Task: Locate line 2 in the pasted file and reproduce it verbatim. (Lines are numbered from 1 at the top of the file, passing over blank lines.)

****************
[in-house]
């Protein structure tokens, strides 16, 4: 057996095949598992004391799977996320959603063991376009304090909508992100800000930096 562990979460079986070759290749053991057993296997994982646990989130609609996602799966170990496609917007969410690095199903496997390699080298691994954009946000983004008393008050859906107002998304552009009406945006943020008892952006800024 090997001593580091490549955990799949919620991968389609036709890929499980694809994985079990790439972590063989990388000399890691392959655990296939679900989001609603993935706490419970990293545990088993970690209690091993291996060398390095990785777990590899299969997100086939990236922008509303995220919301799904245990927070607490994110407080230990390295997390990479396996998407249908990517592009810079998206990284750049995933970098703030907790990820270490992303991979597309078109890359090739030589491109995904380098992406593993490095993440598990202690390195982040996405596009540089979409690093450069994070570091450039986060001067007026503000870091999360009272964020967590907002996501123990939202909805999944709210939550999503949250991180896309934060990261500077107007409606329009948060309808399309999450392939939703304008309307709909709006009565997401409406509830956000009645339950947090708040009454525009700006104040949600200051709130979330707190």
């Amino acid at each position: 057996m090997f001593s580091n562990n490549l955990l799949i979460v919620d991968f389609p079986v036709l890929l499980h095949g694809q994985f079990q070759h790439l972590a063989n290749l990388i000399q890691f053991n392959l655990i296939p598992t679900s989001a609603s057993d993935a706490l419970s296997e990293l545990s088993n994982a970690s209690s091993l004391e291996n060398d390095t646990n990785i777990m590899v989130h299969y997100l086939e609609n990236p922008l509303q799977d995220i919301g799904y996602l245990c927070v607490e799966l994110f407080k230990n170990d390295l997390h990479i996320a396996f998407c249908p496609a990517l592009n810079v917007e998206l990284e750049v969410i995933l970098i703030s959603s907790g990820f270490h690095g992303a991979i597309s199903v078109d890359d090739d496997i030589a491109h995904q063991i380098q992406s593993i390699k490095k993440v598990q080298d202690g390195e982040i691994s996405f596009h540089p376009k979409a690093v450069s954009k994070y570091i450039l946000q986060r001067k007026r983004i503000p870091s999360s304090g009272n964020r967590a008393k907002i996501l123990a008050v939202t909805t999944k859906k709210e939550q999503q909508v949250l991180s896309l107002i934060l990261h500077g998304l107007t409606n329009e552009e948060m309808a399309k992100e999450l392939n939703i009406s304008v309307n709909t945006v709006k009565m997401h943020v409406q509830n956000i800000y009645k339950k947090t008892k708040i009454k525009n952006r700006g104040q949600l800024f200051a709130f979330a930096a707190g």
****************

């Protein structure tokens, strides 16, 4: 057996095949598992004391799977996320959603063991376009304090909508992100800000930096 562990979460079986070759290749053991057993296997994982646990989130609609996602799966170990496609917007969410690095199903496997390699080298691994954009946000983004008393008050859906107002998304552009009406945006943020008892952006800024 090997001593580091490549955990799949919620991968389609036709890929499980694809994985079990790439972590063989990388000399890691392959655990296939679900989001609603993935706490419970990293545990088993970690209690091993291996060398390095990785777990590899299969997100086939990236922008509303995220919301799904245990927070607490994110407080230990390295997390990479396996998407249908990517592009810079998206990284750049995933970098703030907790990820270490992303991979597309078109890359090739030589491109995904380098992406593993490095993440598990202690390195982040996405596009540089979409690093450069994070570091450039986060001067007026503000870091999360009272964020967590907002996501123990939202909805999944709210939550999503949250991180896309934060990261500077107007409606329009948060309808399309999450392939939703304008309307709909709006009565997401409406509830956000009645339950947090708040009454525009700006104040949600200051709130979330707190």